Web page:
Ethics of yoga.

Am I crazy?  Not only did I just sign up to write thousands of words of a novel every day (I’m currently stuck on word 644, by the way), but I just purchased a 20x pass to a Bikram yoga studio for use in the next 60 days.  Yes, Bikram is the type of yoga you do in 105 degree heat. On top of that, I have my first writing group meeting tonight with the lovely Sara, and Eric and I hope to start attending a mid-week church service in the near future.  (As a side note, Sara holds the distinguished position of being the very best “group project” partner I ever worked with in my undergraduate career.  Boy, did we wrangle The Awakening into submission…)

Life slowed for Eric and me, pleasantly, a few months ago, when my summer job from hell ended and at the same time God opened the door for us to visit and grow to love a new body of believers.  Jobless and ministry-less for the time being, I am now part of what I suspect is a tiny minority of people who literally have no regular commitments whatsoever.  Except church on Sunday.   All that is about to change.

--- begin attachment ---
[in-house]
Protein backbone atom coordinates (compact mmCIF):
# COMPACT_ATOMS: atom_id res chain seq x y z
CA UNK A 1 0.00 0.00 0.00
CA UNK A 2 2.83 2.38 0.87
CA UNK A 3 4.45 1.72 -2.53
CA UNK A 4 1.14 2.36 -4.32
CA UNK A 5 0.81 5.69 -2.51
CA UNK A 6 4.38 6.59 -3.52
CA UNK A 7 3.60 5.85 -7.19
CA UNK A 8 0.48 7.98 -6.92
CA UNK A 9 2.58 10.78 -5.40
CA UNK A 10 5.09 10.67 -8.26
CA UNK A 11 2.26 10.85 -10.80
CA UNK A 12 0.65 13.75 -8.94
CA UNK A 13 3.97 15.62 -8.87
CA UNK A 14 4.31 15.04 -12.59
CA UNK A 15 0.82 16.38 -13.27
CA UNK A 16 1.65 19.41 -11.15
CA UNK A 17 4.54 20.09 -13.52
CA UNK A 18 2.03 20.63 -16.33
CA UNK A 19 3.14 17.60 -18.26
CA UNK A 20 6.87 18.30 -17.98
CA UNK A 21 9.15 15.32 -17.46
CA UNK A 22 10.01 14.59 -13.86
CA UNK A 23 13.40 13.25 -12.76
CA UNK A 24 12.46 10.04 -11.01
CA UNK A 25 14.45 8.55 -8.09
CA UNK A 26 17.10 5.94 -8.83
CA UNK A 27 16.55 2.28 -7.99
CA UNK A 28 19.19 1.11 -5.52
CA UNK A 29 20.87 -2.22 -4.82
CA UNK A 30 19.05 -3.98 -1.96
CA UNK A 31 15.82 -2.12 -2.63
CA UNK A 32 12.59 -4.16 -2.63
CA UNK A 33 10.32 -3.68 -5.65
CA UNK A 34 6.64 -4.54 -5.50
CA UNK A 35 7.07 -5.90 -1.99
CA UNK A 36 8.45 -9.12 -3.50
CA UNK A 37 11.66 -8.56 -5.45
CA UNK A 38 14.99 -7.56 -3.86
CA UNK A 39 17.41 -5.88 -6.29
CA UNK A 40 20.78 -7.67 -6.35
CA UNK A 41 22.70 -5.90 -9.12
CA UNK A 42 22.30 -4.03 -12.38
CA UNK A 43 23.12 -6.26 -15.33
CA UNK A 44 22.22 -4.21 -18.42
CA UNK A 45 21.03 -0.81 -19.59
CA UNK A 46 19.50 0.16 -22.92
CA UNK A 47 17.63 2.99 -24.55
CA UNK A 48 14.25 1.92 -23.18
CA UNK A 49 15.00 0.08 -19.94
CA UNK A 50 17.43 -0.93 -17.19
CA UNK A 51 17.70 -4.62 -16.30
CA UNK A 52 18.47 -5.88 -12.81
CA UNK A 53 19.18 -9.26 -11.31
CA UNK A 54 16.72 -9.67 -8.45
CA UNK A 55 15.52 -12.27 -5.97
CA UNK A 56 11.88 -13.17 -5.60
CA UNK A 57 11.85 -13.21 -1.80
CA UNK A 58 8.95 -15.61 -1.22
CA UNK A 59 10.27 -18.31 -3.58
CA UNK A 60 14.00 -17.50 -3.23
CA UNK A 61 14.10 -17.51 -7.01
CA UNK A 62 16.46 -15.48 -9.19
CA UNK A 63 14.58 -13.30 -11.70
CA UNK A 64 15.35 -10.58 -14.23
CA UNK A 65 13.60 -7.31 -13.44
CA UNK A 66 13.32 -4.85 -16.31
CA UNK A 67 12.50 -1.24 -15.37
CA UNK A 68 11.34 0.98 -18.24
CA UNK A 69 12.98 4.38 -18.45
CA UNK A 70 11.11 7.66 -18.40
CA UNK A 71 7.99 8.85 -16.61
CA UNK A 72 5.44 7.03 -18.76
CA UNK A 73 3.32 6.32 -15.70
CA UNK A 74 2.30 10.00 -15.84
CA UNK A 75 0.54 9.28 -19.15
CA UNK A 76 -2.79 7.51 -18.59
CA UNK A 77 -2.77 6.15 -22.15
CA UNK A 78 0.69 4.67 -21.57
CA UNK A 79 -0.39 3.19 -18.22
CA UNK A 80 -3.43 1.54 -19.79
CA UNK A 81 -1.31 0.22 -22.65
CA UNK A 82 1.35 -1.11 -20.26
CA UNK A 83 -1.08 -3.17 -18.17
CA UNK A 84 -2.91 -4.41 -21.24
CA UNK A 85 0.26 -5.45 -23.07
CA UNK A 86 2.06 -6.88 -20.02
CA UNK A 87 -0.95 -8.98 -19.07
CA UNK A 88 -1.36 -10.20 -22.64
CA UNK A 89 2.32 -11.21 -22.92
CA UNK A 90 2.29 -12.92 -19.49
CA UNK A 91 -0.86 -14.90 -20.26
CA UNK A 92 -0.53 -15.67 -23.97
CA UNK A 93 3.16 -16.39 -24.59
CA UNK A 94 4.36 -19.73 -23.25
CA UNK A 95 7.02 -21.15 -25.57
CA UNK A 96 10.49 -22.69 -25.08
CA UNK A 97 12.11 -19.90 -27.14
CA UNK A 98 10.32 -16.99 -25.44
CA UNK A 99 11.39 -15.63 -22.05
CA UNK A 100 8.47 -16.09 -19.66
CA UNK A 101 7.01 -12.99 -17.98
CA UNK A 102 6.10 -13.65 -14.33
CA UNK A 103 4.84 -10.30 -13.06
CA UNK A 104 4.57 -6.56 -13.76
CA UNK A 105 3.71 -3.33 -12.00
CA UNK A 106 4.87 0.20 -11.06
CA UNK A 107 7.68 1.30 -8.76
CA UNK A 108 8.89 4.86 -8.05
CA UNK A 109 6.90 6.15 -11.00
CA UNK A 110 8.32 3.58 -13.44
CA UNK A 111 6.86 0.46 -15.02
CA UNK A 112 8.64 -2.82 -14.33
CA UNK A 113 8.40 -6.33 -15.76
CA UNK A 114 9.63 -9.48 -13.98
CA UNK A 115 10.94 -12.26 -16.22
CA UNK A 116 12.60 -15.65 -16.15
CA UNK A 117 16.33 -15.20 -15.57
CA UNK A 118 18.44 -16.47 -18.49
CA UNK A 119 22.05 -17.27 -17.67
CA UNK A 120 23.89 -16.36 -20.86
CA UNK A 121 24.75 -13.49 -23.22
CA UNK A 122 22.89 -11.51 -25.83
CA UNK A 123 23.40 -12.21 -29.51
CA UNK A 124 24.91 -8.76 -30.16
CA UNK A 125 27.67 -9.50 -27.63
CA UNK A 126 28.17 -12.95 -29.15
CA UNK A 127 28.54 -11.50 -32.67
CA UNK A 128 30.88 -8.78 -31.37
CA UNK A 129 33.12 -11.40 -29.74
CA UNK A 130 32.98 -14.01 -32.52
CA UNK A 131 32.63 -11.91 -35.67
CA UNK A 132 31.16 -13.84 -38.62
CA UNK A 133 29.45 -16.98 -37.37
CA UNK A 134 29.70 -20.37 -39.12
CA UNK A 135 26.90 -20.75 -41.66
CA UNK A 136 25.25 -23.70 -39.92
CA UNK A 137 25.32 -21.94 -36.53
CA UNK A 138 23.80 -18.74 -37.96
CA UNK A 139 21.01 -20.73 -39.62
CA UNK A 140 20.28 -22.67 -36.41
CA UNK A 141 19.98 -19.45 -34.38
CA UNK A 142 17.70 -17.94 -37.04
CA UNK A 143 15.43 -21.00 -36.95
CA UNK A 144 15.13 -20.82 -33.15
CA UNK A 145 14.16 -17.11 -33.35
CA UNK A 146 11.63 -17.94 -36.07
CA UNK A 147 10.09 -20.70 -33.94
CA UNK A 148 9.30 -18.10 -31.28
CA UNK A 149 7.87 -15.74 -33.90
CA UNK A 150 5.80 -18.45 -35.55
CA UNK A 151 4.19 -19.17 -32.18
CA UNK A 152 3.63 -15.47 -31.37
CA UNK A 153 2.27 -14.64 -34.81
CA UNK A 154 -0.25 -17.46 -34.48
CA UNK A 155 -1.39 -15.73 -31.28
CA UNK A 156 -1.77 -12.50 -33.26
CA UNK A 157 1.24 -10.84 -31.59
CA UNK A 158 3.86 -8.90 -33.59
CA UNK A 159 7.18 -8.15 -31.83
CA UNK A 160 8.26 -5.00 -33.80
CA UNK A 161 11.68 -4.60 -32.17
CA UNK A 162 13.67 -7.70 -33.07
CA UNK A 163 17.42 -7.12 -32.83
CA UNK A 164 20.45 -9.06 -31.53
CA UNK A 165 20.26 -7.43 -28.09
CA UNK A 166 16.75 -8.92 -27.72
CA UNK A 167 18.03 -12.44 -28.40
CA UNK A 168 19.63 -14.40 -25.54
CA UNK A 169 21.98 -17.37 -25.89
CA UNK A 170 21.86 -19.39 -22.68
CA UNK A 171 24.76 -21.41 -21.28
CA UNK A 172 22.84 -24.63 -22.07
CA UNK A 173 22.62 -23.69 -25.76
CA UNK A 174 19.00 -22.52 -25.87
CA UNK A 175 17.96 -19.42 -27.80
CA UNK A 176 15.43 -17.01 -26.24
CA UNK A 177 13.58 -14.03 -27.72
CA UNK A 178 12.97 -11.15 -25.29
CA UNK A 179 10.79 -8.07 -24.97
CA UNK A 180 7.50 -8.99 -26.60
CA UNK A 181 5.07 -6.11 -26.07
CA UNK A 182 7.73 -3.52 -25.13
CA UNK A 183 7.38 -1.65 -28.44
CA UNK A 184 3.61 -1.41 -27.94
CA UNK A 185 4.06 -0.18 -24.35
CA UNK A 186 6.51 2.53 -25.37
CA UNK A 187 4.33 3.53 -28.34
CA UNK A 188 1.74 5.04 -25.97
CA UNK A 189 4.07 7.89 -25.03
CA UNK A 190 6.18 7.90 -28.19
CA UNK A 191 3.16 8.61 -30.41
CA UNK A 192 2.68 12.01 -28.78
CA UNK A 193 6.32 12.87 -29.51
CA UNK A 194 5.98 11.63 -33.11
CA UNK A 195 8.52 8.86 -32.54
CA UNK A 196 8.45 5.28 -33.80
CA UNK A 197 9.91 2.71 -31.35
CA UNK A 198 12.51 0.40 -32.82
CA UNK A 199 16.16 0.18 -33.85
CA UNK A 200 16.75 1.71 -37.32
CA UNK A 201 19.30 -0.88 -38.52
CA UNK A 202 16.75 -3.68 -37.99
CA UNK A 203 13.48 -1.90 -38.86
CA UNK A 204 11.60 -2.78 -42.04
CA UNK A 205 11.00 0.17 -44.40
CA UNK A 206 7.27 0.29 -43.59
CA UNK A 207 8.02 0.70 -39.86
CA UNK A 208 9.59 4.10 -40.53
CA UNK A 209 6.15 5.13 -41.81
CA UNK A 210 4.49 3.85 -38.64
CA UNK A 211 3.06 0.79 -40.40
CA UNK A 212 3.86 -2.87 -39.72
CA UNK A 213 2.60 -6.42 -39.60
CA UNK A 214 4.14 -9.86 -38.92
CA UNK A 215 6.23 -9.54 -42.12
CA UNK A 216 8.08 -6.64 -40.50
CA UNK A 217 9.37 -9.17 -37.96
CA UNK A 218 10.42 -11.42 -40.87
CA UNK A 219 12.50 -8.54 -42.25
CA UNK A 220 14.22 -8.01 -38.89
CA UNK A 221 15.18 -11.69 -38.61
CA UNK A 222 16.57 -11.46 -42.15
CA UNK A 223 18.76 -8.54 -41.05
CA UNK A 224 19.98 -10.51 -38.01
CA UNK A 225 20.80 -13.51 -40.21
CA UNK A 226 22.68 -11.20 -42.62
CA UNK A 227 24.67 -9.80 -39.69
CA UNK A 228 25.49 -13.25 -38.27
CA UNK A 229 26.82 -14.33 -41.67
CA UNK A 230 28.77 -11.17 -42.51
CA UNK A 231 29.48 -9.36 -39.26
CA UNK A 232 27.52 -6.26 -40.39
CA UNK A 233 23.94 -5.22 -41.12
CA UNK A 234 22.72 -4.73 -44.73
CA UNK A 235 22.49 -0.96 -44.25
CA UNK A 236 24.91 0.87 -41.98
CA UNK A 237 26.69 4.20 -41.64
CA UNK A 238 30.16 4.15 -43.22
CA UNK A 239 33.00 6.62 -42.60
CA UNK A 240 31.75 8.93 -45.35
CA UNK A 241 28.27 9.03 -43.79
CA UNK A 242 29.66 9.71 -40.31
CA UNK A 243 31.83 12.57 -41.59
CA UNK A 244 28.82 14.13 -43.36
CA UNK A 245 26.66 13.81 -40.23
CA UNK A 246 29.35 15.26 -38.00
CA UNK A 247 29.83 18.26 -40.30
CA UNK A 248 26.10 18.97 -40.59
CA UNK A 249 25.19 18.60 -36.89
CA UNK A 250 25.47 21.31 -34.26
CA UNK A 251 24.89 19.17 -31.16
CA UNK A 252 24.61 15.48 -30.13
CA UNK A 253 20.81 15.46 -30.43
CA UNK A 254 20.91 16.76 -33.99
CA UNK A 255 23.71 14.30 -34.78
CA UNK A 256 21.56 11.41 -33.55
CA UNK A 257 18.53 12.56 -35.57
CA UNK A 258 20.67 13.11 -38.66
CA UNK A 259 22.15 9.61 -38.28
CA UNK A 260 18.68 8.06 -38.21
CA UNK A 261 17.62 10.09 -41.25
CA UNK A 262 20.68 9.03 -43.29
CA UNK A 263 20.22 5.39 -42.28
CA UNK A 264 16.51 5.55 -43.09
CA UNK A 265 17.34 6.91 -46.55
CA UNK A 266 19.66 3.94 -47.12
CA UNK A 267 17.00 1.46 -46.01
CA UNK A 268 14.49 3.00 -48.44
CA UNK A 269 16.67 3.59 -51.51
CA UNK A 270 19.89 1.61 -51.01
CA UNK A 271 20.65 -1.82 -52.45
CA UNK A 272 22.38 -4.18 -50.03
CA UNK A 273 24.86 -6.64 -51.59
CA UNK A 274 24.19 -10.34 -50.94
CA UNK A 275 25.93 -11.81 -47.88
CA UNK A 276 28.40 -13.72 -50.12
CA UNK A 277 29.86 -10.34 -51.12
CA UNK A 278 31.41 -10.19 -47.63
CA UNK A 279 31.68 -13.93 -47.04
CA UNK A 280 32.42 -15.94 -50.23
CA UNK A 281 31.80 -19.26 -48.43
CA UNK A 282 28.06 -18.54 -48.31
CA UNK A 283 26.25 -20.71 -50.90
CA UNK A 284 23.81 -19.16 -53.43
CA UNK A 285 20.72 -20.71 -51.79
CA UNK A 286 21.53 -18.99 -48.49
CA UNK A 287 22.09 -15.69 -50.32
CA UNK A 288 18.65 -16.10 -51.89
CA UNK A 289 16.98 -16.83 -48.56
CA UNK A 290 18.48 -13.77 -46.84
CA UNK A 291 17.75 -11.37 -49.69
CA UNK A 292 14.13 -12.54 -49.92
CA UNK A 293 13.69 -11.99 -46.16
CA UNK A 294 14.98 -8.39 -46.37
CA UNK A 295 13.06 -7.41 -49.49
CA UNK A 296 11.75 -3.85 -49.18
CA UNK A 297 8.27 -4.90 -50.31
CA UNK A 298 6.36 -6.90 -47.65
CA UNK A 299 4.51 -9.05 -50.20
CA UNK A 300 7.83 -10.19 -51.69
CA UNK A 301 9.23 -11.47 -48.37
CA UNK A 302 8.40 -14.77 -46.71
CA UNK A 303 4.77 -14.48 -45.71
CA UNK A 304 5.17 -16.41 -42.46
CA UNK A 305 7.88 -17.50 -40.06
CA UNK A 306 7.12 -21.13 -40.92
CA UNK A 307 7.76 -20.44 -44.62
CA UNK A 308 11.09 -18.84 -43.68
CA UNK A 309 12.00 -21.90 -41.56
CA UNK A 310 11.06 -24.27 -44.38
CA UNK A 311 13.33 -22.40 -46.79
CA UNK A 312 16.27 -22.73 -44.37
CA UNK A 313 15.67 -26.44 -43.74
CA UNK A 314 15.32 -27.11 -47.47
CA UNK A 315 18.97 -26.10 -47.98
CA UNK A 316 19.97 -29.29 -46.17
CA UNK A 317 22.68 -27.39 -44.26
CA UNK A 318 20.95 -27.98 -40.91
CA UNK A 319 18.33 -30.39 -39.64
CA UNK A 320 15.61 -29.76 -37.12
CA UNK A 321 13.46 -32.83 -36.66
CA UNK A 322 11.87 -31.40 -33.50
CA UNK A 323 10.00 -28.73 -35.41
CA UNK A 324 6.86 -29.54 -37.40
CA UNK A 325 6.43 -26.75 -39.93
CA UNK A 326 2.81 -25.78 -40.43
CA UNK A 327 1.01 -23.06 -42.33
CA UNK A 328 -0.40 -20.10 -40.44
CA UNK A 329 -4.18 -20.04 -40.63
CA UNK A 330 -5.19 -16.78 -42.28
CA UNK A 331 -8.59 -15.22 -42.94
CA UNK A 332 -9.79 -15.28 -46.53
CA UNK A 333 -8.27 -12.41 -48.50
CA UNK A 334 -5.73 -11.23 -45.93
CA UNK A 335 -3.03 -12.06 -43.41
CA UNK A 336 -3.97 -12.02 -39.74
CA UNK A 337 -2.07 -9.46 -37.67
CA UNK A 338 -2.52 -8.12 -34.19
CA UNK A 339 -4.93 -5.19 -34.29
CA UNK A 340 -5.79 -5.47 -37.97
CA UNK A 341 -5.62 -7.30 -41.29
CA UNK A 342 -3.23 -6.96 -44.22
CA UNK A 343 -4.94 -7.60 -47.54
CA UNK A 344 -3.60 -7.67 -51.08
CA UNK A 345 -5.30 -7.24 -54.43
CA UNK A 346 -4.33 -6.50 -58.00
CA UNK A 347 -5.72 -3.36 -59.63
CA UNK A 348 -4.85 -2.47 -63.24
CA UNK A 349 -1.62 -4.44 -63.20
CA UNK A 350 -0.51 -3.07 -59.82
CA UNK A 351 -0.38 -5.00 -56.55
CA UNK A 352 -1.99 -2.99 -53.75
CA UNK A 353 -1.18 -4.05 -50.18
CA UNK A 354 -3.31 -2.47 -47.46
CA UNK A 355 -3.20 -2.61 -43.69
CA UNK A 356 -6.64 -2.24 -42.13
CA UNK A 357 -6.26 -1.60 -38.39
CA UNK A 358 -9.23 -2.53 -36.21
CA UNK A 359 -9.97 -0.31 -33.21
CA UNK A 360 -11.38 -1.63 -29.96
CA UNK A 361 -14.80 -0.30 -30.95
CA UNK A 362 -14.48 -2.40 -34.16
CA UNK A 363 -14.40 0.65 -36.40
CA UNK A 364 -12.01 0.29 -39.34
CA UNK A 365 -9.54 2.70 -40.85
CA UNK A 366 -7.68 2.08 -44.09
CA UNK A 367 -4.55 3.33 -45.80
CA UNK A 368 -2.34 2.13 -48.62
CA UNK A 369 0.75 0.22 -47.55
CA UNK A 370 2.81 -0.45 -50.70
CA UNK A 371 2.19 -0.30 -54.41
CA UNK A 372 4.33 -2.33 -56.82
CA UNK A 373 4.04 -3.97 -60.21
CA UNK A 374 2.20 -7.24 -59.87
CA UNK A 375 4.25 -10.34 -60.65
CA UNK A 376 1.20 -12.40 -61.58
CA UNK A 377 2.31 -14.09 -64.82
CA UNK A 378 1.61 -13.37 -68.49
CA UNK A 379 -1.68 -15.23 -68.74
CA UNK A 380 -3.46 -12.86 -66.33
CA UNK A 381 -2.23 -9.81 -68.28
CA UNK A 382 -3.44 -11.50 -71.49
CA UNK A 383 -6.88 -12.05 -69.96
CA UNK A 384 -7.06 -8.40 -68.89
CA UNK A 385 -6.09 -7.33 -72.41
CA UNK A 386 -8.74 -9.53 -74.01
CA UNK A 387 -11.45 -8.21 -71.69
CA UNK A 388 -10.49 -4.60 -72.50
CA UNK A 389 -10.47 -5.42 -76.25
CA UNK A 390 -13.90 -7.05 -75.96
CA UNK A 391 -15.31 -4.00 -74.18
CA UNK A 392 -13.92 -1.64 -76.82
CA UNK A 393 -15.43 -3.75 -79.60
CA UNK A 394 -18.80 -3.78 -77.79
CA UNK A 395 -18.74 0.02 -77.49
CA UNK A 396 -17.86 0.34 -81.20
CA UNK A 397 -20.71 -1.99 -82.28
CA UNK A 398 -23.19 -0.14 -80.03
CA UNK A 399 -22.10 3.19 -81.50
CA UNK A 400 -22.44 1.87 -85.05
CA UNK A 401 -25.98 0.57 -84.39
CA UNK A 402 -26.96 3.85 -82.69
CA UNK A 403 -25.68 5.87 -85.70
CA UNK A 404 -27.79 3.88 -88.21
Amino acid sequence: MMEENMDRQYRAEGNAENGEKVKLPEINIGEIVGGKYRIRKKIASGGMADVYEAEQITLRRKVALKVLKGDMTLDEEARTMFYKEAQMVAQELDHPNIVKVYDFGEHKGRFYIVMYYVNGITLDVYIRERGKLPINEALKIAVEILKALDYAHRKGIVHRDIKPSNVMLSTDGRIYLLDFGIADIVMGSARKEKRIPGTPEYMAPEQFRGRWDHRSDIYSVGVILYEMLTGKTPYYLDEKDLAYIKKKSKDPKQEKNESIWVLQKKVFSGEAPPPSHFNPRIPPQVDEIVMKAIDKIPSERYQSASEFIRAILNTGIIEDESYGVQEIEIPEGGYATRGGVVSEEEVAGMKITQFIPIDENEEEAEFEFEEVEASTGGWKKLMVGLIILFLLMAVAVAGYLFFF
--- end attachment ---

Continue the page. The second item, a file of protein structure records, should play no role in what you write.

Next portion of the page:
The decision to do Yoga is quite timely, as an online debate has been heating up (haha get it? Bikram?…) about whether or not Christians should practice Yoga.  Mark Driscoll’s July 2010 commentary, found here, sparked quite the conversation.  Keep in mind if you watch this or have seen it that Driscoll loves controversy.  If you stop the video ten seconds in you will write him off as a crazy man.  I almost did.  If you watch the whole thing you realize that all he’s saying is that Christians should be careful.  And yes, he could have said it in a much less contentious way.  The Village Church’s Geoff Ashley address the topic in this article in what I think is a much more responsible way.  He is careful to address concerns of parties on both sides of the debate while calming the discussion. Here are my observations, along with some reasons I am fine with doing Yoga myself.